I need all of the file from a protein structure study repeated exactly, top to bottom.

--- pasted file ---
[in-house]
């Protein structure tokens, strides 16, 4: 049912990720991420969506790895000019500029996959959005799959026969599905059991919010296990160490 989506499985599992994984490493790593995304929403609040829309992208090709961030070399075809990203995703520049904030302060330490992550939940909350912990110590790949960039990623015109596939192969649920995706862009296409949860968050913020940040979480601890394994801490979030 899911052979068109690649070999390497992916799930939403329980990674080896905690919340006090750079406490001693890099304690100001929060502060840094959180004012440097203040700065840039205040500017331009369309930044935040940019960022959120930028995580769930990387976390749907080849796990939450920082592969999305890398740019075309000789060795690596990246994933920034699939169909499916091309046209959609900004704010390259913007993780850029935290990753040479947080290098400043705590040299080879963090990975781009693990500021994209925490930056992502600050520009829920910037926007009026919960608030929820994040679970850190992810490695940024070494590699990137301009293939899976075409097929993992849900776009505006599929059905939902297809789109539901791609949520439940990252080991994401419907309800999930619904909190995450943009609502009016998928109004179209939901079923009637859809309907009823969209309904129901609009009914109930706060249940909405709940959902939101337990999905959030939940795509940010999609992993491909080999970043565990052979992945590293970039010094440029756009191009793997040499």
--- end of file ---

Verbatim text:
[in-house]
């Protein structure tokens, strides 16, 4: 049912990720991420969506790895000019500029996959959005799959026969599905059991919010296990160490 989506499985599992994984490493790593995304929403609040829309992208090709961030070399075809990203995703520049904030302060330490992550939940909350912990110590790949960039990623015109596939192969649920995706862009296409949860968050913020940040979480601890394994801490979030 899911052979068109690649070999390497992916799930939403329980990674080896905690919340006090750079406490001693890099304690100001929060502060840094959180004012440097203040700065840039205040500017331009369309930044935040940019960022959120930028995580769930990387976390749907080849796990939450920082592969999305890398740019075309000789060795690596990246994933920034699939169909499916091309046209959609900004704010390259913007993780850029935290990753040479947080290098400043705590040299080879963090990975781009693990500021994209925490930056992502600050520009829920910037926007009026919960608030929820994040679970850190992810490695940024070494590699990137301009293939899976075409097929993992849900776009505006599929059905939902297809789109539901791609949520439940990252080991994401419907309800999930619904909190995450943009609502009016998928109004179209939901079923009637859809309907009823969209309904129901609009009914109930706060249940909405709940959902939101337990999905959030939940795509940010999609992993491909080999970043565990052979992945590293970039010094440029756009191009793997040499």